The problem is that algorithms aren’t designed to handle these nuanced trade-offs. They are meant instead to pursue a single mathematical goal, such as to maximize the number of lives saved or minimize economic costs. But when you start dealing with multiple objectives, some of which may be competing, and try to maximize intangibles like “freedom” and “wellbeing,” sometimes a satisfactory mathematical solution just doesn’t exist. In ethics, this is a well-studied problem, known as an impossibility theorem. There are many of these theorems—I won’t list them all here—but all of them cause problems for algorithms as they currently exist.

So concludes Peter Eckersley, the Director of Research for the Partnership on AI, in a new paper. “We do not presently have a trustworthy framework for making decisions about the welfare or existence of people in the future,” he writes.

In response, he proposes to introduce uncertainty into our algorithms. Just as humans might not know the exact trade-off between two lives, algorithms shouldn’t either. And when they make decisions, they should communicate their uncertainty to their human counterparts. Read more on his idea here.

Bits and byte

The Pentagon wants AI talent
It believes the technology will be vital for warfare—but has struggled to convince Silicon Valley. (WIRED)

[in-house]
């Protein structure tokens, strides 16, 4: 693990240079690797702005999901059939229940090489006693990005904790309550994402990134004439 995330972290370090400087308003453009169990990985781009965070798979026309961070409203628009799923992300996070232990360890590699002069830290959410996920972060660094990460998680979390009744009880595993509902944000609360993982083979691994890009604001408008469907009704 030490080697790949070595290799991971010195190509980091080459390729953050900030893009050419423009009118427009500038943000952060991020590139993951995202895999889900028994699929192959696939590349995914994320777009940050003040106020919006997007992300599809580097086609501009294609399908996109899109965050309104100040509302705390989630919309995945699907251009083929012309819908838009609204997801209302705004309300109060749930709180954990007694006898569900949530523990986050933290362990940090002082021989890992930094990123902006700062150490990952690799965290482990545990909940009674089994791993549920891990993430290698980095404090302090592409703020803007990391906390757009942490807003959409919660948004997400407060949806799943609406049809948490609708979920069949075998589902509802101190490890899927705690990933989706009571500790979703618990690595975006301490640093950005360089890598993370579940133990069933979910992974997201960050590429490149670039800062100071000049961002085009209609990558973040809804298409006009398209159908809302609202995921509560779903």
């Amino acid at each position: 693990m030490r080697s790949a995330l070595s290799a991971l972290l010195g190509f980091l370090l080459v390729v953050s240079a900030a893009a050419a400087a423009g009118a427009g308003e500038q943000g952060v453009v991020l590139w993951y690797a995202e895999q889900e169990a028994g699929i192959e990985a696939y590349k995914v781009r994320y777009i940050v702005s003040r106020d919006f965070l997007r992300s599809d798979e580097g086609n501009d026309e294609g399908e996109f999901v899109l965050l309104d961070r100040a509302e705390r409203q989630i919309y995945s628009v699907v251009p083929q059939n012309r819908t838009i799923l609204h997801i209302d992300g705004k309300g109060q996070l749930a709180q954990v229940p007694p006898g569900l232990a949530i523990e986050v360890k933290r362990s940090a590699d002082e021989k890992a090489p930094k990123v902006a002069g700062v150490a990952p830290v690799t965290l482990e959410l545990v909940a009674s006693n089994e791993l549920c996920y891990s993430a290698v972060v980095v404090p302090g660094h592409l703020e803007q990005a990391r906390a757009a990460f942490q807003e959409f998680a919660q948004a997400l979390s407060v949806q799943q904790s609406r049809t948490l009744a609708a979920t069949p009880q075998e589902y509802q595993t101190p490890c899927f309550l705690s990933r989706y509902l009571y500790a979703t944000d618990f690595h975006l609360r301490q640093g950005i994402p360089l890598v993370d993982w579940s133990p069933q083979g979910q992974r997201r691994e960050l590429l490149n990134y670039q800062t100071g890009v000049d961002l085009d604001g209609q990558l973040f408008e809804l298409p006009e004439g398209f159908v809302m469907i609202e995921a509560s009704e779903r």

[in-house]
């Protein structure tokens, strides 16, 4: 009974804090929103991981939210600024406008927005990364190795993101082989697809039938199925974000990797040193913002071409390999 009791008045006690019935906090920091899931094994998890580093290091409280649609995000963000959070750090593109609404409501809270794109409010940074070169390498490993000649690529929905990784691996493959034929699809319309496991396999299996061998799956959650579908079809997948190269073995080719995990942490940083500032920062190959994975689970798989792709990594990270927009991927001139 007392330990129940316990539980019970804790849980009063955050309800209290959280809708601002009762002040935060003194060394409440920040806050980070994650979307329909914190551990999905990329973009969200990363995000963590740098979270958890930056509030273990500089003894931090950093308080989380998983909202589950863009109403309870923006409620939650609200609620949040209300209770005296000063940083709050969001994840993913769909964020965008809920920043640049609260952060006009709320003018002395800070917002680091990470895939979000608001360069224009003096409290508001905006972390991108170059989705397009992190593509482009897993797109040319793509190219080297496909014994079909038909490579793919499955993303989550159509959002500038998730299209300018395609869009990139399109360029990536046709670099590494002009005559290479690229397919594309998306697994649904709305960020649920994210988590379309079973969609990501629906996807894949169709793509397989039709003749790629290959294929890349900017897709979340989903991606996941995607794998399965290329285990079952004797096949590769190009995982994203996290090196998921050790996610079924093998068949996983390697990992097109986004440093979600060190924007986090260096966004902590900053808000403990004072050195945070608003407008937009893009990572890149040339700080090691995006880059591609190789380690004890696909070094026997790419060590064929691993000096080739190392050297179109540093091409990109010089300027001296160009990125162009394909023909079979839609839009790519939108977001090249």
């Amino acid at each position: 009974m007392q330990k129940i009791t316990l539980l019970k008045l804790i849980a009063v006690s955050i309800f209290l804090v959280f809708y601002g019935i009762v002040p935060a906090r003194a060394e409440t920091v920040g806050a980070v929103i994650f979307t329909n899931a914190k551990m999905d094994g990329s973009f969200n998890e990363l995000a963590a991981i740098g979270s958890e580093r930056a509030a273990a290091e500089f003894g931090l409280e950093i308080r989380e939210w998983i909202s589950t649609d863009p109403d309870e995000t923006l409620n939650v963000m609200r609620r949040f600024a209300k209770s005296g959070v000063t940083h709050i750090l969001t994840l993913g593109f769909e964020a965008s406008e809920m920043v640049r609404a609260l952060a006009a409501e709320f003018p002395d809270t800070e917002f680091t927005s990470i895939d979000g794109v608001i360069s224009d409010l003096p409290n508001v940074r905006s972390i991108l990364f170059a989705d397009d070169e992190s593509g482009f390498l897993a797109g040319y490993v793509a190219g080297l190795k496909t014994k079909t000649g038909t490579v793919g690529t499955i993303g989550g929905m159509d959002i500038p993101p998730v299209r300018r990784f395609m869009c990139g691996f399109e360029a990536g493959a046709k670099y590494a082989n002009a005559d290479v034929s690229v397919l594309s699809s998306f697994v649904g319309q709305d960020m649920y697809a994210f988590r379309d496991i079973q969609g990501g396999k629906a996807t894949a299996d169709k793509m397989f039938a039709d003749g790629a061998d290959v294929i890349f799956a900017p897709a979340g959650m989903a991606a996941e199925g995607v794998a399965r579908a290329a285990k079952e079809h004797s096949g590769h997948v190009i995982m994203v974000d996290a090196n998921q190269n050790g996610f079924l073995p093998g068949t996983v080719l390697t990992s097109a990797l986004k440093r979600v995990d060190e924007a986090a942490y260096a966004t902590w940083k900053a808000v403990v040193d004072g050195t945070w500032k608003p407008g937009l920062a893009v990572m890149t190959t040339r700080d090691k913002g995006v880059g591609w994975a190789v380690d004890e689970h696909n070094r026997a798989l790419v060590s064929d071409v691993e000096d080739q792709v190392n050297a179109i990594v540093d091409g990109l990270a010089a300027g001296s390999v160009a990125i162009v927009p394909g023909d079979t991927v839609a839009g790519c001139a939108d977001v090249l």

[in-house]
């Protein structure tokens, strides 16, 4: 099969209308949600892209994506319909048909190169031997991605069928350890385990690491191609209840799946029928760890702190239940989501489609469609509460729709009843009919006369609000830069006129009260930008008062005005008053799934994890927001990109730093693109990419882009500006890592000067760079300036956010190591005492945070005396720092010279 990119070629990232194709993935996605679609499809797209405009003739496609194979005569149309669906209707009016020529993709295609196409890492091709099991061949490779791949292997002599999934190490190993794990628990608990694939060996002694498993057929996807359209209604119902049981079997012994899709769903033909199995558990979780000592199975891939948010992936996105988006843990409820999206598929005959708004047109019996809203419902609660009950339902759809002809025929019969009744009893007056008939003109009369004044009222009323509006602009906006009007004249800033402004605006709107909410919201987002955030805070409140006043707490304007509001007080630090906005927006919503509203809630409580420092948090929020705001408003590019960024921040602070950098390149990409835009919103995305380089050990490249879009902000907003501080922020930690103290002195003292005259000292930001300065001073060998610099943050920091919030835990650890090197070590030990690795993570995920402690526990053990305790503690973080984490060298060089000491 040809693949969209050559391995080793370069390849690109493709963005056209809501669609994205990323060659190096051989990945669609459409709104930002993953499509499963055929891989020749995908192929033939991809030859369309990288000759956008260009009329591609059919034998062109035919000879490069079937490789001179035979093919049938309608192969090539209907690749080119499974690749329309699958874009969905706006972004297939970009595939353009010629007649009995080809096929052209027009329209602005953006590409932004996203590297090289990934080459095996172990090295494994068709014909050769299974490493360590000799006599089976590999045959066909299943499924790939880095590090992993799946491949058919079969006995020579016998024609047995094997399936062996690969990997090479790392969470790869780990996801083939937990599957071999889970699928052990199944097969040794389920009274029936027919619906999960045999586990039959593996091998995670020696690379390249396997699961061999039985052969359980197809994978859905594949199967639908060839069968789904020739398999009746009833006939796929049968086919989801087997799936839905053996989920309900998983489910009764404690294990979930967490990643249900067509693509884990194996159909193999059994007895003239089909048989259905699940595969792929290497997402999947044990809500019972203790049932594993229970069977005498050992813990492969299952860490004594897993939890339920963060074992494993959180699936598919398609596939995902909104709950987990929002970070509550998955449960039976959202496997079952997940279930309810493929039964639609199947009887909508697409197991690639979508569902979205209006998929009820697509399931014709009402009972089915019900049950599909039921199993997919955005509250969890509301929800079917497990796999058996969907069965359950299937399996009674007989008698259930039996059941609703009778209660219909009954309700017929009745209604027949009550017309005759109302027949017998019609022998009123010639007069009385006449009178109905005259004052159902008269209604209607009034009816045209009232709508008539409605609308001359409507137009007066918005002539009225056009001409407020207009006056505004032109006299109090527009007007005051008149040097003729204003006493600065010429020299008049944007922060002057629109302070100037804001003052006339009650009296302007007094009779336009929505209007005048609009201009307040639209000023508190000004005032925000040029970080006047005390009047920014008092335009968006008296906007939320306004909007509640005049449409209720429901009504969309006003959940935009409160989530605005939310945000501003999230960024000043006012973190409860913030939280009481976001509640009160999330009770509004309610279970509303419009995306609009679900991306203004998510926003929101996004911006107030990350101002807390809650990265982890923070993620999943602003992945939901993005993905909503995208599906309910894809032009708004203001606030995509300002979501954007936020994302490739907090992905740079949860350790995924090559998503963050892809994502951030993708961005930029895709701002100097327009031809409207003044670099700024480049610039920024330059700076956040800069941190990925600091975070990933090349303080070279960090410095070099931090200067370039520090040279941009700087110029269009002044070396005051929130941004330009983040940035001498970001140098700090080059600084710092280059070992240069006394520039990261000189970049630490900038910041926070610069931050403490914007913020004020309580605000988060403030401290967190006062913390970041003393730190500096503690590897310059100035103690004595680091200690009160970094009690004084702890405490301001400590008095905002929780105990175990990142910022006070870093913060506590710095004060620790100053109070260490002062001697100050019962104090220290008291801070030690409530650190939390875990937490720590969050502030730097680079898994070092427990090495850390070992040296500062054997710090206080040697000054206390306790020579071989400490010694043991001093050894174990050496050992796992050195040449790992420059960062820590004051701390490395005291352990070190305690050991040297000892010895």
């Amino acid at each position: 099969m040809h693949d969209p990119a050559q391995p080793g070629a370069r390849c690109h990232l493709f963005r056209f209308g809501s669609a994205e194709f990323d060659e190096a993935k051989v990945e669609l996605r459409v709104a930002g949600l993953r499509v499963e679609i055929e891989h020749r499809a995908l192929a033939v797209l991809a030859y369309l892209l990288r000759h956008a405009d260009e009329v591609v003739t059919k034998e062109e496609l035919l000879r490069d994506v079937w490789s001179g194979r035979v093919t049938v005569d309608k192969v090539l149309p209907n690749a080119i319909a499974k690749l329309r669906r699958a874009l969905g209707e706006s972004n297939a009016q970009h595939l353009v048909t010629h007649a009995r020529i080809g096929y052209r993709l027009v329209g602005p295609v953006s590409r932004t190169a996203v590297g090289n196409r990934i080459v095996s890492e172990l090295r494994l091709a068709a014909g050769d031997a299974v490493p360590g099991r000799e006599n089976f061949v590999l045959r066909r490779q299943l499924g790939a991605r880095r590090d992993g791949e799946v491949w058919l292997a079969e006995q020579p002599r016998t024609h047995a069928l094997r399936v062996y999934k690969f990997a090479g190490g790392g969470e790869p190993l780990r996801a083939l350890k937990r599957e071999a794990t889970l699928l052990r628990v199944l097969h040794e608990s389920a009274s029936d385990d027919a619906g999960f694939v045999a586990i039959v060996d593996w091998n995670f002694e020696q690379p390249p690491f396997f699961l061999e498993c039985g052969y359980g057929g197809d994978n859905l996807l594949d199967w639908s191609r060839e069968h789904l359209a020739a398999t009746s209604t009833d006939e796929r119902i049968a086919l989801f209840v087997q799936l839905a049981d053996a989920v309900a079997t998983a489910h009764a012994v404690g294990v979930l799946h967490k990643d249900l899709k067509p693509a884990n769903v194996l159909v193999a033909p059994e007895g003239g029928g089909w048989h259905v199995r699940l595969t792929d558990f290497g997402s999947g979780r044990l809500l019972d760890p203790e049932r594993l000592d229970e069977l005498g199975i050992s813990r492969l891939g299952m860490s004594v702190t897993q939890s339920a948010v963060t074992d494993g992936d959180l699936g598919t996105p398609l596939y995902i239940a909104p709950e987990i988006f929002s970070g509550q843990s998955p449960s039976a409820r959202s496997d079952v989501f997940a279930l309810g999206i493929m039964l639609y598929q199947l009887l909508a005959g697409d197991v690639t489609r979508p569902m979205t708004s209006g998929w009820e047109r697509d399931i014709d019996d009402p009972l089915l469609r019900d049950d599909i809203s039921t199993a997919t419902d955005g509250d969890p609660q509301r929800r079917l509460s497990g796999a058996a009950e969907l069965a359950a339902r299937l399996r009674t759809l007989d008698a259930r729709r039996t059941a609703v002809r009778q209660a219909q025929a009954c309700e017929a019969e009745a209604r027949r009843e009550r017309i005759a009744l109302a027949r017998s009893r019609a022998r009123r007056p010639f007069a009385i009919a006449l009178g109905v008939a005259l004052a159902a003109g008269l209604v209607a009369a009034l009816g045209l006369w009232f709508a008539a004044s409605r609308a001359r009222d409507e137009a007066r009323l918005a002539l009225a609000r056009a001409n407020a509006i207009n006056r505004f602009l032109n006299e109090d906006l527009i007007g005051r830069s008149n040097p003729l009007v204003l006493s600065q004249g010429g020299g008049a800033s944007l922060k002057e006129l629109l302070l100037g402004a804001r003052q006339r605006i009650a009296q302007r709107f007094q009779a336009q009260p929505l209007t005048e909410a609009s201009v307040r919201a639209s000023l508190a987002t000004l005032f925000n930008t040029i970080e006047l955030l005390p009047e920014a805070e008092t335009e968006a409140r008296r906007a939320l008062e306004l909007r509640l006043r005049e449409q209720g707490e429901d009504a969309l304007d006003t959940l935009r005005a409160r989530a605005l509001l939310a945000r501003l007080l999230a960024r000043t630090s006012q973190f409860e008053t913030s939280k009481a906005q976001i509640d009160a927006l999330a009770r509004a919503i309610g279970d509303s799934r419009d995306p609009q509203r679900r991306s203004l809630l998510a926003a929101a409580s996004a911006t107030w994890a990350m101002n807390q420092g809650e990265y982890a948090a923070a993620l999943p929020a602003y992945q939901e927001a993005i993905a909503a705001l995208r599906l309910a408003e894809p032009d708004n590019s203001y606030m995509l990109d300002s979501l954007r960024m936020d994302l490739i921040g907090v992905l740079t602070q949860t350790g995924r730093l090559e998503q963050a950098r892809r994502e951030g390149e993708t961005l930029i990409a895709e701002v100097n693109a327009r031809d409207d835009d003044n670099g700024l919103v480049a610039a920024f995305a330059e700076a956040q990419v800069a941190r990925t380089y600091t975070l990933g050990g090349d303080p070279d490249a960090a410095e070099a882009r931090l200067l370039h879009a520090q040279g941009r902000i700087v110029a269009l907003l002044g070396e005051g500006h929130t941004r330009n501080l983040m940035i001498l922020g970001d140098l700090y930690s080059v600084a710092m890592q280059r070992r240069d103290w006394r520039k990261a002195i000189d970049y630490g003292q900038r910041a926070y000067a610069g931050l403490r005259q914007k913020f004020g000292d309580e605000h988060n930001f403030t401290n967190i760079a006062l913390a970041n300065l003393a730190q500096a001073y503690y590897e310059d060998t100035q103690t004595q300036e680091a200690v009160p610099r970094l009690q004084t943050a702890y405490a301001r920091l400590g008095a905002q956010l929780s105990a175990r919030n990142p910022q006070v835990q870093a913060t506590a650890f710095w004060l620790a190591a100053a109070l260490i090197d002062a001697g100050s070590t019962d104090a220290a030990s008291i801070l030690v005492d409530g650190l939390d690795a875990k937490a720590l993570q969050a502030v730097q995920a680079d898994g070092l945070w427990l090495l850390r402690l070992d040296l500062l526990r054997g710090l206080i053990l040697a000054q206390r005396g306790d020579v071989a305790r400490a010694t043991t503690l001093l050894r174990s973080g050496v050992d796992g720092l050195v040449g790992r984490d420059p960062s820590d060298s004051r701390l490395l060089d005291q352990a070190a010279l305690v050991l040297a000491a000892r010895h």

Deepmind's AlphaZero hints at a principle of AI
It is a far less complex algorithm than its predecessor AlphaGo, and as a result, is more generalizable. Sometimes simpler is better. (New Yorker)

The mining industry is waiting for its AI revolution—but it hasn’t yet come
Machine learning could help identify where to drill but companies are struggling to invest in innovation and recruit talent. (WSJ)

Flint used machine learning to find homes with lead pipes
But it was soon abandoned under political pressure to inspect every home. (The Atlantic)

A Chinese idol group made a music video with digital clones of themselves
Their avatars are designed to look, sound, and act like them—as well as stay young forever. (SCMP)


AI is coming to warfare. [...] The agency will proceed even if it has to rely on lesser experts.

WIRED paraphrasing Chris Lynch, a former tech entrepreneur who now runs the Pentagon’s Defense Digital Service

Karen Hao
Hello! You made it to the bottom. Now that you're here, fancy sending us some feedback? You can also follow me for more AI content and whimsy at @_KarenHao.